It allegedly marks the place at which Marion Lillie, known as the Rigwoody or Ringwoodie Witch, was burnt in 1698, but the area around Spott was notorious for its witch burnings in the seventeenth and eighteenth centuries.
Indeed, East Lothian in general was infamous during this period, with towns such as Haddington, Tranent and North Berwick also being involved in some of the more well-publicised witch trials. Many commentaries claim that Lillie was the last witch to be burnt in Scotland, but this is clearly not the case, as can be seen from the Kirk Session Records, as quoted by Rev. John Martin in the late eighteenth century:
1698. The session, after a long examination of witnesses, refer the case of Marion Lillie, for imprecations and supposed witchcraft, to the presbytery, who refer her for trial to the civil magistrate. — Said Marion, generally called the Rigwoody Witch.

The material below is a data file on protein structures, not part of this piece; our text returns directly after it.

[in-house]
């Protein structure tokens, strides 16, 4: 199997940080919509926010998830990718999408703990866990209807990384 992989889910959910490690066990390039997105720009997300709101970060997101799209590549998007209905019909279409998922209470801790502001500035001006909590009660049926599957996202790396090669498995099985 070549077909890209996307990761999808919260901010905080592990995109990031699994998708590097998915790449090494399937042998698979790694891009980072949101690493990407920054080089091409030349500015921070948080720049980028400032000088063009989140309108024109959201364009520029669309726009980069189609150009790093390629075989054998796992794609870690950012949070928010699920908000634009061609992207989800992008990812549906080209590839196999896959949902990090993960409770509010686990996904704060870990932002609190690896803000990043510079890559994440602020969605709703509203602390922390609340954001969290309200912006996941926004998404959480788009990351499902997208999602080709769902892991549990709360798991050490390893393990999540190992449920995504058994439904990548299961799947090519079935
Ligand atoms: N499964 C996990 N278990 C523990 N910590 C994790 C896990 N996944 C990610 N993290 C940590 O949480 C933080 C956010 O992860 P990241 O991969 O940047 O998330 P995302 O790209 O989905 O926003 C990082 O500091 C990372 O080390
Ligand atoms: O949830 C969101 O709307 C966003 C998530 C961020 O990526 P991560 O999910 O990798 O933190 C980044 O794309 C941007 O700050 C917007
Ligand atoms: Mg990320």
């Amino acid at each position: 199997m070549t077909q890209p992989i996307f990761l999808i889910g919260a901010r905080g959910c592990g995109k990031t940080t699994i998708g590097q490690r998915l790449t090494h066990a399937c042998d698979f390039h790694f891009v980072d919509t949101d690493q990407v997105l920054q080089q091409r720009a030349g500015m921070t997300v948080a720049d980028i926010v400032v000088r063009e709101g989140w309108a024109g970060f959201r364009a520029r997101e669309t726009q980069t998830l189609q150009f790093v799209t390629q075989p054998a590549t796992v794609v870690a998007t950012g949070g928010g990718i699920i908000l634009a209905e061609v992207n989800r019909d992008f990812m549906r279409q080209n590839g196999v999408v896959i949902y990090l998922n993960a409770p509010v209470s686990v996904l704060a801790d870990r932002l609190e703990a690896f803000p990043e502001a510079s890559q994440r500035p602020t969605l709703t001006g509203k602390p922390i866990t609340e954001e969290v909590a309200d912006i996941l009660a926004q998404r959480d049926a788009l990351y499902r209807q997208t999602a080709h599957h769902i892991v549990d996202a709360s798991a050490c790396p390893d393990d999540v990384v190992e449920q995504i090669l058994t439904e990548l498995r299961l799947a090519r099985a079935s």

Oct. 1705. Many witches burnt on the top of Spott loan.
However, Lillie's association with this tone appears to be of more recent invention, since in 1836, we find the Rev. Robert Burns Thomson quoting the above passage and then continuing thus:
It is generally believed, that the last witch who was executed in Scotland was burnt at Spott; a stone commemorative of the event, and marking the place of execution, is to be seen a little way to the east of the manse.
From this, we can see both that the last witch was not Lillie, and thus the stone was not necessarily associated with her, or at least her alone. It should also be mentioned that almost every parish in the country has a legend about "the last witch burnt in Scotland" being a local!